There are plenty of lidar cars, you just ain't looking. Xpeng P5 with two livox lidars have already sold thousands.
The NIO ET7 with innuvision lidar is starting deliveries in 2 months, followed by the ET5. Then there's the BMW IX with innoviz also starting deliveries in acouple months. Then Huawei Arcfox Hi which started deliveries late December. The list goes on.
Links to them, please.

Bottom line, I put an actual quote down from an industry journal with HARD numbers.

Which is very rich because your fist line says "this is why people need to get info from direct sources" which is exactly what I did IRT LiDAR.
LOL
 

azred

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Apr 12, 2016
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Chandler, AZ
Interesting discussion and I don’t have technical expertise that several posters seem to have. However, I have FSD Beta on a Model 3 and an “old“ 12/2016 S and my non-technical concern is that I may need better and/or more cameras. Both cars are scared to death of unprotected lefts, which suggests they simply can’t see those situations very well. And of course currently it doesn’t take much rain for FSD Beta to balk. I suppose these issues could simply be Tesla taking a careful approach…or not.
 
There are plenty of lidar cars, you just ain't looking. Xpeng P5 with two livox lidars have already sold thousands.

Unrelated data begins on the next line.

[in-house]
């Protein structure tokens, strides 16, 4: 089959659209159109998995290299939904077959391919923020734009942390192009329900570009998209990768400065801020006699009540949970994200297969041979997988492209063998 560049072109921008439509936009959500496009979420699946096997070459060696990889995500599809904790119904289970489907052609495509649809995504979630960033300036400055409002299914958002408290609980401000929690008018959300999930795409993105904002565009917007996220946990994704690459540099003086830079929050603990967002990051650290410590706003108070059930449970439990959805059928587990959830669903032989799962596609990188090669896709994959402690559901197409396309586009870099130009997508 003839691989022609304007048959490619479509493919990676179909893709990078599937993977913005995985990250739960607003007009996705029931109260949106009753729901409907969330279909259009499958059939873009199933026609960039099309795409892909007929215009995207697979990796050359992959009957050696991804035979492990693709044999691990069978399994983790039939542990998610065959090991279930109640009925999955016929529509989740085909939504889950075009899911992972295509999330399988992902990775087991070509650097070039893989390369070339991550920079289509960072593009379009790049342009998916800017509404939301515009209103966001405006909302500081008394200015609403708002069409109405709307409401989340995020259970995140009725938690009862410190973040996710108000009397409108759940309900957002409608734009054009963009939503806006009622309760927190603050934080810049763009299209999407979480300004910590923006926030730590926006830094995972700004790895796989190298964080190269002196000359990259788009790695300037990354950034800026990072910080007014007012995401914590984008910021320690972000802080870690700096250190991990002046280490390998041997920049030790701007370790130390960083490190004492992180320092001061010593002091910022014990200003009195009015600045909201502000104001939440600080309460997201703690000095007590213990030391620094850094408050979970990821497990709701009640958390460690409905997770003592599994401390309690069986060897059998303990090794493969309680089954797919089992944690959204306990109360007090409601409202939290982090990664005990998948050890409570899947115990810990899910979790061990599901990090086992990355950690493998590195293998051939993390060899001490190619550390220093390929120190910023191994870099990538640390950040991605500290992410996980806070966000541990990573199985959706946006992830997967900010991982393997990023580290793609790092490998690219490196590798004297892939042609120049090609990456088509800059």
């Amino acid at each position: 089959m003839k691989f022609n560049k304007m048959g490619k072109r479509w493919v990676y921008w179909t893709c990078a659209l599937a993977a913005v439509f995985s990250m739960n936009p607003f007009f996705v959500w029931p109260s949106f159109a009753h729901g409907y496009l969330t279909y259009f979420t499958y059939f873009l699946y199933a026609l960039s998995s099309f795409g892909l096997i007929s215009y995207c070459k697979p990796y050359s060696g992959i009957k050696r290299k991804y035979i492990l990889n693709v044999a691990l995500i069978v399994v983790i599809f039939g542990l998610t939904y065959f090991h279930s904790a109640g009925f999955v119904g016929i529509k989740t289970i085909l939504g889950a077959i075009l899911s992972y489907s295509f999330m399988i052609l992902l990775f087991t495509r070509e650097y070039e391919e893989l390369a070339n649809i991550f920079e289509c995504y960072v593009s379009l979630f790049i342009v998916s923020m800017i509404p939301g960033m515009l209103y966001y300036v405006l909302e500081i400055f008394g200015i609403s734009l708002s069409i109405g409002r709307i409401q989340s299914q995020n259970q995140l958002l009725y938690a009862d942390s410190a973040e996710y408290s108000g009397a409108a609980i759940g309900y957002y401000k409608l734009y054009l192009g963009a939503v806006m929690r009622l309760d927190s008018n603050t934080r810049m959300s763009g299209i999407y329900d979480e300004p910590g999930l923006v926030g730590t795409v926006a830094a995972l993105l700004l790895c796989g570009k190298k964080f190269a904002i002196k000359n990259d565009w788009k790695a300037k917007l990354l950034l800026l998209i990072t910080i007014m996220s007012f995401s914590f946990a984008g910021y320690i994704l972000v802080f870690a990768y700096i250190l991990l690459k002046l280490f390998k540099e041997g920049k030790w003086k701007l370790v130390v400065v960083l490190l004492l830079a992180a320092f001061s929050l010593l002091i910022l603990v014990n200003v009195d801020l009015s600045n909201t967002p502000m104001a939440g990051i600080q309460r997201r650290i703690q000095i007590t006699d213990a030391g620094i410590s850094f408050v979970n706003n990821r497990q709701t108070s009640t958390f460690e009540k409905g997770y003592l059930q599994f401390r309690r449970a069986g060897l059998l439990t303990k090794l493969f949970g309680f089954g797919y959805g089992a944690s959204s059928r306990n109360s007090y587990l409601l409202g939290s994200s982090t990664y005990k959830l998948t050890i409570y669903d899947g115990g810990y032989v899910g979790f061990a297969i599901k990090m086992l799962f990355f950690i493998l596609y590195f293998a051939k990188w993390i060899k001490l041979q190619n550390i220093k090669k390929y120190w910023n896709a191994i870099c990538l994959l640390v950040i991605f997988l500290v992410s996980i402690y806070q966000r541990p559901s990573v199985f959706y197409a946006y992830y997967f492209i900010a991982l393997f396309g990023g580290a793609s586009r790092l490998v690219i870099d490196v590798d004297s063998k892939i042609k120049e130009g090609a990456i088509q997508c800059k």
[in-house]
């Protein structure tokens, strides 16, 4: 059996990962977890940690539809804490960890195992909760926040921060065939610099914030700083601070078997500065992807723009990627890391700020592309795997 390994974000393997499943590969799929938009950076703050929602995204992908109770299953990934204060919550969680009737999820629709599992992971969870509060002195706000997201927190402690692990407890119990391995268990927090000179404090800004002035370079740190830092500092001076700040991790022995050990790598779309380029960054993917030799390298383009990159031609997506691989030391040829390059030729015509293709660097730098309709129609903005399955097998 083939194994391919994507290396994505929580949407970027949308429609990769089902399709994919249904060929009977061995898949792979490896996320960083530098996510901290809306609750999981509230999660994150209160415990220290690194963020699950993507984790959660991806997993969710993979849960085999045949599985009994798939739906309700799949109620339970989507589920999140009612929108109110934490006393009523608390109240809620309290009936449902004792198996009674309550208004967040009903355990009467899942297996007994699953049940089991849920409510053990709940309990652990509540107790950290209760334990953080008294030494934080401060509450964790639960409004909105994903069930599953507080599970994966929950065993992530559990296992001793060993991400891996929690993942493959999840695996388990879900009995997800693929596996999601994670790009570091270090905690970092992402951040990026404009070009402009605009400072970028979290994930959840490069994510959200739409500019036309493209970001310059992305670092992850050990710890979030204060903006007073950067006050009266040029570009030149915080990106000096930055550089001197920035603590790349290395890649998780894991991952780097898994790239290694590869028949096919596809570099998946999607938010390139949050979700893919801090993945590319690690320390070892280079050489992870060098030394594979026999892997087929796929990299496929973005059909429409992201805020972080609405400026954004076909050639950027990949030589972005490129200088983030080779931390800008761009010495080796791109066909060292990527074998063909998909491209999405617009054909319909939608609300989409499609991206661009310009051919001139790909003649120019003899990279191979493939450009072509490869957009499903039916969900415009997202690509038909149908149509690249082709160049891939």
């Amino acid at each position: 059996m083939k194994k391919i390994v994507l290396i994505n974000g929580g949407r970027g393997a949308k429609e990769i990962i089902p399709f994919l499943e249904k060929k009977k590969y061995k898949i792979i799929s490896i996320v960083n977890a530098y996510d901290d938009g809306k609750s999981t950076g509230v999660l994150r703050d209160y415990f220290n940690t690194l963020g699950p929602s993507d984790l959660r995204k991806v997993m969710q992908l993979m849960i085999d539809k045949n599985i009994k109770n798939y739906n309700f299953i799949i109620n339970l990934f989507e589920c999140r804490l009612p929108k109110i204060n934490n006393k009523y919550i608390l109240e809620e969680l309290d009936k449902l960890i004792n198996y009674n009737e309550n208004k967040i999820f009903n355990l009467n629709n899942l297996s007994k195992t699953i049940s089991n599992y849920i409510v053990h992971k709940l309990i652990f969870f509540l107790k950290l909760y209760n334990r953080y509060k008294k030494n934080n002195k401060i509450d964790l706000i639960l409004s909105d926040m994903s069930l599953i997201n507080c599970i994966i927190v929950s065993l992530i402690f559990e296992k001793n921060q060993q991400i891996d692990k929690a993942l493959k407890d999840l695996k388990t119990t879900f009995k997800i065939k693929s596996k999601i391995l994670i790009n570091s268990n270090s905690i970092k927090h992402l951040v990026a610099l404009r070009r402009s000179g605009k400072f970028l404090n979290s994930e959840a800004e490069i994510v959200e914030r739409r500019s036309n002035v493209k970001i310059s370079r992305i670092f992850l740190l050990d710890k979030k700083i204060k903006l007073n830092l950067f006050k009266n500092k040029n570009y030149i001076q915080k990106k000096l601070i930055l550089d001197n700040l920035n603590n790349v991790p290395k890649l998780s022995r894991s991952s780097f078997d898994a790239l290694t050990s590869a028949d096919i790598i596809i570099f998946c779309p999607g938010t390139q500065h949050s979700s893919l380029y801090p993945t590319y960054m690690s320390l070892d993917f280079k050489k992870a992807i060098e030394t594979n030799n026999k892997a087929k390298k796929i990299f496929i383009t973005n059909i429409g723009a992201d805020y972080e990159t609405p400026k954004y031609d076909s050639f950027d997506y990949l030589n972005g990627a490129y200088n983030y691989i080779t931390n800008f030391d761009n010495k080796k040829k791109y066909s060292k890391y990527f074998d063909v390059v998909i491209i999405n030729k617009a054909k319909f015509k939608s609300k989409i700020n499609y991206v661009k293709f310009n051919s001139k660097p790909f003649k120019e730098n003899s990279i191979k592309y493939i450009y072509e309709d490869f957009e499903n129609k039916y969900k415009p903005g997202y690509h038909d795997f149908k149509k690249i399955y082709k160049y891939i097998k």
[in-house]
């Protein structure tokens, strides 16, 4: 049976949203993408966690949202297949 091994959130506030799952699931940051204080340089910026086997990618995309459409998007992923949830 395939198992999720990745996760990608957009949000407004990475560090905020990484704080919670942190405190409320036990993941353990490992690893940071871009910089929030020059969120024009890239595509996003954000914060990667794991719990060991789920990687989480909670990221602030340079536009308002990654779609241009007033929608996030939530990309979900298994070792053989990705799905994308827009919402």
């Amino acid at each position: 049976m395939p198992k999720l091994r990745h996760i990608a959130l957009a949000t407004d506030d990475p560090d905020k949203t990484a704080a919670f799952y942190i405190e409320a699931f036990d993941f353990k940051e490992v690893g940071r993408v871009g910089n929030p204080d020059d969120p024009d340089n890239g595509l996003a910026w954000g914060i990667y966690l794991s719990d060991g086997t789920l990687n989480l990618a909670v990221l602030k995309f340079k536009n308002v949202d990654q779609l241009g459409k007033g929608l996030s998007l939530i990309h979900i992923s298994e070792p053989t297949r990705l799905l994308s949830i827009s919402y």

The NIO ET7 with innuvision lidar is starting deliveries in 2 months, followed by the ET5. Then there's the BMW IX with innoviz also starting deliveries in acouple months. Then Huawei Arcfox Hi which started deliveries late December. The list goes on.
Your definition of "plenty" is unusual.
You only list one that is in production and a few others just starting Jan 2022 or coming in months.
As for one in production:
Xpeng P5 came out 2 months ago, 244 sold in September (probably 10K ~ 20K now) but only China and Europe.
12 ultrasonic sensors, 13 cameras, 1x 5mm RADAR and 2x LiDAR (!!!), all for a price between $25,000 to $35,000.

Details on P5 LiDAR is limited, looks like a narrow arc or perhaps a cone of scanning, some closeups here.
Interestingly this article also states LiDAR "Not long ago, a lidar sensor cost about $75,000." but I am sure that talks about systems like the WayMo suite of 4 or more 90* to 360* wide scanning systems.